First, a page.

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Tracking - Ian van Heerden

Don’t despair if you lose the spoor, return to the last definite sign, and from there look ahead for the obvious flight path. There may be two or three options - go ahead and check them out. If this fails, you start a 360-degree circle, methodically checking as you go. Widen the circle if necessary, the animal has left sign somewhere - levitation does not occur naturally in the wild. Patience and persistence will win in the end. I have a picture of my father following a wounded impala on hands and knees, glasses balanced on his nose peering at minute blood spots that had dried to almost black. For nearly two hundred metres, he crawled along and found the animal dead under a thick bush.

One of the hardest things to do is to age spoor, as there are a myriad of factors that can influence the state of the tracks. A few obvious clues are - tracks over tracks, where an animal has passed during the night, there may be an overlay of rodent footprints. Also doves can walk about feeding in the early morning and superimpose their tracks on your quarry’s. Heat and wind can blur the clear cut definition of tracks made in the sand or loose soil.

The aging factor can be enhanced if you can find droppings on the spoor you are following and the old trick of gauging the warmth of dung can be a great help. You don’t have to stick your fingers in it! The back of your hand or fingers can register warmth just as easily. Very fresh dung has a shiny mucus coating which dries rapidly and the greenish dung turns brown within a short space of time. All the above is dependent on the time of day and weather conditions of course and also the state of your animal. Observe as you go.

I have followed elephant where the droppings are hot to the touch only to find that an hour later it has got cold and if you are lucky, a couple of hours is required to bring you up to the animal.

The state of the vegetation that the animal feeds on is important too. Once broken or bitten off, remnants of the meal start to wither, and taking into account the weather conditions these fragments can give a clue to the time the animal passed.

It will take a lot of practice to become a proficient tracker, but observation and method can make up for any lack of natural talent to a large degree.

Article continues below.

That you may never get to the standard of a good African or Bushman tracker, need not deter you from getting to the stage where you can conduct your own hunt. Some of these trackers are phenomenal and often seem blessed with a sixth sense out in the bush. I have run for kilometres with some after buffalo and elephant with no pause to check and study spoor. Even with cats, which leave little trace on some types of ground, I have been conducted at a brisk long paced walk with the tracker never deviating from the line.

The sixth sense was working one day with Japan the wily old character I met at Hwange. I had wounded a buffalo bull and we set off in hot pursuit. After a few hundred metres, we were getting into long grass and the spoor seemed to head towards some thick green acacia scrub. As we neared the bush I tapped Japan on the shoulder and moved to go past him in order to go into the bush first. Grabbing me by the shoulder, he pulled me back and we silently retraced our steps and climbed onto a low bank. Moving forward towards the bush, I looked into it and saw the buffalo standing head down. If I had ducked under the bush with my rifle barrel foremost I would have stuck it into his rear-end. There had been no bird calls, sounds or movement that I had registered but Japan knew that the buffalo was there.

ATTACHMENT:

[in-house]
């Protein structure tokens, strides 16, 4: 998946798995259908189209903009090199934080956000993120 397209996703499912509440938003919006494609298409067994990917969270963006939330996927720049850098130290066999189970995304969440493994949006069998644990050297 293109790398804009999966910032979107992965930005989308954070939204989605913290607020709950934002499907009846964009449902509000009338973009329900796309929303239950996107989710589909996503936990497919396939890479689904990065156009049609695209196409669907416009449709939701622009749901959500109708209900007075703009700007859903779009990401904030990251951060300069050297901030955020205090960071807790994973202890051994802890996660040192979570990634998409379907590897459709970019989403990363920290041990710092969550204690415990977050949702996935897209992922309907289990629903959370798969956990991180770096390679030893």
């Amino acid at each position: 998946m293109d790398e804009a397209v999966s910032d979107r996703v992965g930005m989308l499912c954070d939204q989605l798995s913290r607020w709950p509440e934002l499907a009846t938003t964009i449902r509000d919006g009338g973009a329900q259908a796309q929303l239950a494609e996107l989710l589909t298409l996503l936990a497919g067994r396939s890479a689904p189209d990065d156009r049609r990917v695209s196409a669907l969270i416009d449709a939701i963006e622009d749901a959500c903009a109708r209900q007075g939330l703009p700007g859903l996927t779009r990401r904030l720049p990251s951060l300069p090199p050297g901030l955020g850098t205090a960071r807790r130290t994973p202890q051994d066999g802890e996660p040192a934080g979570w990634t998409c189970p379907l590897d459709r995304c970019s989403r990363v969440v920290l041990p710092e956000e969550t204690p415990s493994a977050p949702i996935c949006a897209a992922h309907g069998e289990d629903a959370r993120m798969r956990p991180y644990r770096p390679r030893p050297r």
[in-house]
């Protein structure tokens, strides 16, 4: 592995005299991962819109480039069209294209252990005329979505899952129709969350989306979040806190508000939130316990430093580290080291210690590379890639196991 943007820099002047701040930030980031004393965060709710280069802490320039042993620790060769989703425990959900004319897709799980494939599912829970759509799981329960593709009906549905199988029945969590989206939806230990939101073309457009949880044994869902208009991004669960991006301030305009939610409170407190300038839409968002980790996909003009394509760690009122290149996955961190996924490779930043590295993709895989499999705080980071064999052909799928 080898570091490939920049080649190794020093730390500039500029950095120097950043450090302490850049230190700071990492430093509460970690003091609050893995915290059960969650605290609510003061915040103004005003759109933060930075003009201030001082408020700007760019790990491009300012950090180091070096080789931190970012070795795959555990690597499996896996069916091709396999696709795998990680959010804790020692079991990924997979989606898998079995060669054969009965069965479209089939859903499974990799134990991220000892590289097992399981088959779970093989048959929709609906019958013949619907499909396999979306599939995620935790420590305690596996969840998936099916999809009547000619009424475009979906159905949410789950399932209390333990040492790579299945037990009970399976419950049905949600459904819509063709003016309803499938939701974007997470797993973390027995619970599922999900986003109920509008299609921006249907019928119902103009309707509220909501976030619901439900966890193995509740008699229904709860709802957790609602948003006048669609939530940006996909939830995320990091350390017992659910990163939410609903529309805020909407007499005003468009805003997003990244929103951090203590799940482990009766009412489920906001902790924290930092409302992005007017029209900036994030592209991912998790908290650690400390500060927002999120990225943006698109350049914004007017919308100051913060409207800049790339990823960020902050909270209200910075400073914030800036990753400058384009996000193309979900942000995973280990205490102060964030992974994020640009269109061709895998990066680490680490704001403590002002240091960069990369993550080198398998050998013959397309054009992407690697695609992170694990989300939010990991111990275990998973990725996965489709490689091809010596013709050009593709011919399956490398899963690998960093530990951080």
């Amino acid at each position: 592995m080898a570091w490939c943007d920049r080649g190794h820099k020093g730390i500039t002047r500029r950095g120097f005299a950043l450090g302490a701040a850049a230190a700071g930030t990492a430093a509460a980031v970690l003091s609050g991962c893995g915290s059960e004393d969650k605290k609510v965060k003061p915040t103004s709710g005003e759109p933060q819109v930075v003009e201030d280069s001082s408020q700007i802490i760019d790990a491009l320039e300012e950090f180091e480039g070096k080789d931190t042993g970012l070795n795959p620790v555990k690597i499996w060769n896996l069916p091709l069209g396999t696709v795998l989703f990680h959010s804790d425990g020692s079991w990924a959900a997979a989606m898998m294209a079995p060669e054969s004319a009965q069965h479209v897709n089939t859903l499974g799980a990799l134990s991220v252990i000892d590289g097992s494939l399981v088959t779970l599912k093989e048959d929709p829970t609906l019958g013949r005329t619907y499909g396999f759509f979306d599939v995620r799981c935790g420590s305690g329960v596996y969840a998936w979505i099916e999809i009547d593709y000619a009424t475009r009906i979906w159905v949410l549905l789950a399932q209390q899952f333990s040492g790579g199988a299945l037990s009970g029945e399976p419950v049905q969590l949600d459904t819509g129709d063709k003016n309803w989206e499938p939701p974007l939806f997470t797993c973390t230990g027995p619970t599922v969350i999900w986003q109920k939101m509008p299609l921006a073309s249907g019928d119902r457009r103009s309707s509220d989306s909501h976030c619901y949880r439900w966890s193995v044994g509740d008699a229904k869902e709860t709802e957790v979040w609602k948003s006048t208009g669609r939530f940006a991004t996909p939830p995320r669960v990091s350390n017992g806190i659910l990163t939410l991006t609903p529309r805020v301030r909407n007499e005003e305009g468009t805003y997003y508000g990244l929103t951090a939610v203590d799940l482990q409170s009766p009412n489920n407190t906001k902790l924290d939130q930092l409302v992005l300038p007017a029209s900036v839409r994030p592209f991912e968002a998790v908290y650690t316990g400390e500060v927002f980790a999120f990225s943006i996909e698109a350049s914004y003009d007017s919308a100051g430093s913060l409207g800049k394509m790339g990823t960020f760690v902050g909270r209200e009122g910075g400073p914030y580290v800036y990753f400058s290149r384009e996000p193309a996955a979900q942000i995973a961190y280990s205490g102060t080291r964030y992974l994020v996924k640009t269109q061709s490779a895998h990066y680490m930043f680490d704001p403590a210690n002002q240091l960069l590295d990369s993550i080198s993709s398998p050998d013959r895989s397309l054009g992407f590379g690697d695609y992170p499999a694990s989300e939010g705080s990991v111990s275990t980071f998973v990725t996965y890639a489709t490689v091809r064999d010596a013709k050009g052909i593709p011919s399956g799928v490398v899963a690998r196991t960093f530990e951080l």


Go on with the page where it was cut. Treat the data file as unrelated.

Sadly, the truly great trackers are a dying breed in this country, and we may never see their like again.

In writing about tracking, I have seemed to emphasise only one of the senses, and that is sight. Another sense which can be of immense benefit in the bush is hearing. Besieged as we are in our everyday life with traffic noises, aircraft overhead and the assault on our eardrums wherever we go by loud (overly loud mostly) music in restaurants and shops, it is little wonder that our hearing suffers. Once out in the bush, we need to retune our hearing to pick up the happenings of the bush. The sounds made in the bush can be of great help when tracking or stalking game. Ox peckers calling are the signature sound of buffalo and rhino especially, but also most large antelope. Alarm calls of baboons and monkeys or the excited chatter of a squirrel all signal that there is something happening ahead. Sitting quietly one day at a waterhole (observing and not hunting) I was fascinated by a vaguely metallic-clicking approaching through the bush. Being during the war, several options flitted through my mind to do with weapons before a large eland bull appeared. The sound is made by the bulls cloven hooves, as the two halves on each hoof knock against each other as he walks. It is not his knees clicking as some stories go but the hollow points of his cloven feet.

Go to Page: 1 2 3 4 Related Articles: Elephant: Tracking and the Brain Shot
You might be a big game hunter if you respect the dangers of the animal you hunt and its right to a fair hunt and a quick kill... a clean shot a clean kill. ~ Bruce Johnson

African Hunter Vol.5 No.4 August 1999
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